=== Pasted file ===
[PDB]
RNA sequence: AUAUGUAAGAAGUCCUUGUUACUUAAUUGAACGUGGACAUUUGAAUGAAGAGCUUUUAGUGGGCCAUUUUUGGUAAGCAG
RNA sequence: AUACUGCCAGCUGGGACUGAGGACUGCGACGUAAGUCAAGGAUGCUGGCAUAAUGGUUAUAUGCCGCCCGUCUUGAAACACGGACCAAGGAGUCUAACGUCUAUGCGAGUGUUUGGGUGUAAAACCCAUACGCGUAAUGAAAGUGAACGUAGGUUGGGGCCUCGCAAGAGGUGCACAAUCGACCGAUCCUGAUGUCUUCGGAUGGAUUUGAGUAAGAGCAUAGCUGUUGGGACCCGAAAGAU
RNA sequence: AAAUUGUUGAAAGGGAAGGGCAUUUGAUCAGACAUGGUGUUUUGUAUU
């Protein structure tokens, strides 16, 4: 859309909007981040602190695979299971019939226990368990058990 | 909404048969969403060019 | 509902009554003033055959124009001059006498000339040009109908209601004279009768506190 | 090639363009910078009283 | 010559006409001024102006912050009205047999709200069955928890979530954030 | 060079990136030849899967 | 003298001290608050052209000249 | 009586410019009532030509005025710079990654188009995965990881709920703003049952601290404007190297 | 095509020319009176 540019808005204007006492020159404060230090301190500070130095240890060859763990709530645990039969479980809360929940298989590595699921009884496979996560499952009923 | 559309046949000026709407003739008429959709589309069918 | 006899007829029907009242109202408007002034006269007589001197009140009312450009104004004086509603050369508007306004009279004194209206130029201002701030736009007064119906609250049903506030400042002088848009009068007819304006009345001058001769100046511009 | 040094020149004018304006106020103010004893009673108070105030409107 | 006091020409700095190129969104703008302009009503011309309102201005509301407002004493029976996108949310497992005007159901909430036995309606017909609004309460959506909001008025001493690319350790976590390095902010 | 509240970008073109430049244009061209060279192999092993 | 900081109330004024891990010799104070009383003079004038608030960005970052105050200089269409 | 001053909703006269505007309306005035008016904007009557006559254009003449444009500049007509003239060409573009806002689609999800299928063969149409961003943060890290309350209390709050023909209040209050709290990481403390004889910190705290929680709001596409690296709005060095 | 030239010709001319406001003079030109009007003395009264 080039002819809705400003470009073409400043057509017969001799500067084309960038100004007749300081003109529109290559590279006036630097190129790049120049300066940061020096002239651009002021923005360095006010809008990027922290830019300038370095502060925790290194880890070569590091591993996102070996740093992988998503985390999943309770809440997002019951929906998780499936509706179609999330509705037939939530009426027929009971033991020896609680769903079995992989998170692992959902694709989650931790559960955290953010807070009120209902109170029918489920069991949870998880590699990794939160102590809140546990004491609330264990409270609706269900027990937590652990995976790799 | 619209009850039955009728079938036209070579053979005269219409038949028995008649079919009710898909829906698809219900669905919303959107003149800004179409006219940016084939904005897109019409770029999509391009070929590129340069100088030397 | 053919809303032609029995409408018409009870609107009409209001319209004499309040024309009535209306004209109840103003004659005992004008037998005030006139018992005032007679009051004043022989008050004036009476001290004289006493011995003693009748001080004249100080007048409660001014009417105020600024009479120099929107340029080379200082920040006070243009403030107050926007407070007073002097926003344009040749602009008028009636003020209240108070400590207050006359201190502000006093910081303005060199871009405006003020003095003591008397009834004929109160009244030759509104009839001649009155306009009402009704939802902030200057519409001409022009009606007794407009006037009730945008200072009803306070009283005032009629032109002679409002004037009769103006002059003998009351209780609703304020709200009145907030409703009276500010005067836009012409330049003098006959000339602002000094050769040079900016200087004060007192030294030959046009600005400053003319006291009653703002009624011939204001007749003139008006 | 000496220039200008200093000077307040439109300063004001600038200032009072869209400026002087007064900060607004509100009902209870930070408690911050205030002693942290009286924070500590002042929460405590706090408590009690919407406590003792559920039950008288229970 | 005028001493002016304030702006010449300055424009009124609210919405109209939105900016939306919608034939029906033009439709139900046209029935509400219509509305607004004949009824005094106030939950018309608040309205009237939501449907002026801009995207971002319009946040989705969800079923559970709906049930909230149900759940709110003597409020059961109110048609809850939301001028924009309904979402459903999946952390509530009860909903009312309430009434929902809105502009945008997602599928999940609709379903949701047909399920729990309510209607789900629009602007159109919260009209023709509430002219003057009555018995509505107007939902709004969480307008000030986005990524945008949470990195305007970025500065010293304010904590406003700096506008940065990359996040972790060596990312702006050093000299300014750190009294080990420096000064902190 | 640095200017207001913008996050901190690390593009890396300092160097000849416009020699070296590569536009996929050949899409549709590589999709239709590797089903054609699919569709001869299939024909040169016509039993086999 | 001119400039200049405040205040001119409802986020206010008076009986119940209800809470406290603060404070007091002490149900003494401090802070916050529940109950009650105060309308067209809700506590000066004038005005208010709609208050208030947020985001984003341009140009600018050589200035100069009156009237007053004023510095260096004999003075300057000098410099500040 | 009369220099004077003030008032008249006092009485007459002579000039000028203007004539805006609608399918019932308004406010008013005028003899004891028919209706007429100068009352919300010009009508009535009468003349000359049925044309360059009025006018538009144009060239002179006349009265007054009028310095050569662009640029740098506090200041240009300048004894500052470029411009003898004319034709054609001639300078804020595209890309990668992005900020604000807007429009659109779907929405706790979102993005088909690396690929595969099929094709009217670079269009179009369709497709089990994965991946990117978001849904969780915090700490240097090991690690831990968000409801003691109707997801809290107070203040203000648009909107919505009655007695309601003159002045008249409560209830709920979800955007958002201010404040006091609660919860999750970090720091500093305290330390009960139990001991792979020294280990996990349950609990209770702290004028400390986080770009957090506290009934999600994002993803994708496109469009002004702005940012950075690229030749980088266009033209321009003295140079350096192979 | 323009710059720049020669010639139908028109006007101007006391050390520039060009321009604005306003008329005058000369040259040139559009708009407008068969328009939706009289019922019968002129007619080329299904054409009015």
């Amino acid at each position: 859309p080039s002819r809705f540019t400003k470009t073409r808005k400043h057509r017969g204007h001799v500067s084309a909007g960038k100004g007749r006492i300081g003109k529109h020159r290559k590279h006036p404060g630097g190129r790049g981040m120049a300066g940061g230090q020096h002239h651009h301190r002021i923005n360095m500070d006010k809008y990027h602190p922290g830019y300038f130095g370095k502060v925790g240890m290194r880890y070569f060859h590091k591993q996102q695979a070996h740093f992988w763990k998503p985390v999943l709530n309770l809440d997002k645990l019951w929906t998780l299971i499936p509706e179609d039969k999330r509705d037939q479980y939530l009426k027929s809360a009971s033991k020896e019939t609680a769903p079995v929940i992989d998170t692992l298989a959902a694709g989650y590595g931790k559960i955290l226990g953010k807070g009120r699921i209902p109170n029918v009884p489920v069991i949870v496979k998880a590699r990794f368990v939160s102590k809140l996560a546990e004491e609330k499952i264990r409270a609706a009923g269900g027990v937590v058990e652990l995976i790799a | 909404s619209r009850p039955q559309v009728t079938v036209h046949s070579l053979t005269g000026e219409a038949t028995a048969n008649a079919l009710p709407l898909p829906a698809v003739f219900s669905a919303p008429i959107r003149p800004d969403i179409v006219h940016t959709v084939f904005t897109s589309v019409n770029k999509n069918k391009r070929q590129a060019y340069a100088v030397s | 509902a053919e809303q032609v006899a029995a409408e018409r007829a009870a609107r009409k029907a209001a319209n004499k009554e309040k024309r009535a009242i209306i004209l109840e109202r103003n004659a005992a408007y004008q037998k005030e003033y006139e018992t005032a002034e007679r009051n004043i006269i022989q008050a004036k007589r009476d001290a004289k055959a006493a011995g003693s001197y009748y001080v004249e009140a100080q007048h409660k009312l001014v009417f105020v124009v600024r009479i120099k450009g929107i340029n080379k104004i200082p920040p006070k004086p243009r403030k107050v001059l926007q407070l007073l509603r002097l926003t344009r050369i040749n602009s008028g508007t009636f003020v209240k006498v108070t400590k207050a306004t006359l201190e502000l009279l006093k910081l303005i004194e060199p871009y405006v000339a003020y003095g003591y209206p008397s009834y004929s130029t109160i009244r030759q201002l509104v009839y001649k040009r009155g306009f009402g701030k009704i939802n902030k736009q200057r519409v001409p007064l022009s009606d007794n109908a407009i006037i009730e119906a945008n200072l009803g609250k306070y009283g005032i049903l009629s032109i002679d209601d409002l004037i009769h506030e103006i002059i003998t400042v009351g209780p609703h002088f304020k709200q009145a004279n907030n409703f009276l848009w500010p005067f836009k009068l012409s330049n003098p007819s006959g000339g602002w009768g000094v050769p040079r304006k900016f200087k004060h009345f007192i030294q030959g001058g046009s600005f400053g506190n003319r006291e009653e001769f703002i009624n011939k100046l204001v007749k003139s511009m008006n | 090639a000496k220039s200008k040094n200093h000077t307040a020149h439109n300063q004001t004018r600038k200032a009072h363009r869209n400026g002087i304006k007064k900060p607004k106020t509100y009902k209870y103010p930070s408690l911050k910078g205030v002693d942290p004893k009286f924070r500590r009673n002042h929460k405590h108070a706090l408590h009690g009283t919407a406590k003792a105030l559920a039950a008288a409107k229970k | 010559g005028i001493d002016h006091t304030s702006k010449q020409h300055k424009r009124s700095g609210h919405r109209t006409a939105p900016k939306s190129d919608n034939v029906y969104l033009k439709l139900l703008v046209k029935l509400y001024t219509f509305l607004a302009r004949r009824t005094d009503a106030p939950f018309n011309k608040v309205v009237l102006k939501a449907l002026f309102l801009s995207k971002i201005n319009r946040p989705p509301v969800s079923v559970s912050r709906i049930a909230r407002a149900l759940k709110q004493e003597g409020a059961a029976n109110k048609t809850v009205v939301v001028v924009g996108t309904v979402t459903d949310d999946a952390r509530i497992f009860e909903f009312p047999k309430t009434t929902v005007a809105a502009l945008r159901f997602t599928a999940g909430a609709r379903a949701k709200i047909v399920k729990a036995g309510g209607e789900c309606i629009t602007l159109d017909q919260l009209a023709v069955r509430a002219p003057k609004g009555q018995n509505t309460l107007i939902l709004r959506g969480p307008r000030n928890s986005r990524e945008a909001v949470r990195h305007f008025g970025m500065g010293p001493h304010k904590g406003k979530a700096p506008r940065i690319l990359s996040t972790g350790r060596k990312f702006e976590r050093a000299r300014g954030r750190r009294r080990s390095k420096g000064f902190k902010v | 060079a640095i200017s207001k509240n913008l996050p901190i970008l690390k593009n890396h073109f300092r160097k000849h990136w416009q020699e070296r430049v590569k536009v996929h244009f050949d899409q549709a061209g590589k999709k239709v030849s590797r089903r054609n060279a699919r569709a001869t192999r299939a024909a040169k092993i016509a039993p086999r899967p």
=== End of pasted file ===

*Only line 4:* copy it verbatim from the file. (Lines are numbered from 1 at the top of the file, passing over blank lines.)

RNA sequence: AAAUUGUUGAAAGGGAAGGGCAUUUGAUCAGACAUGGUGUUUUGUAUU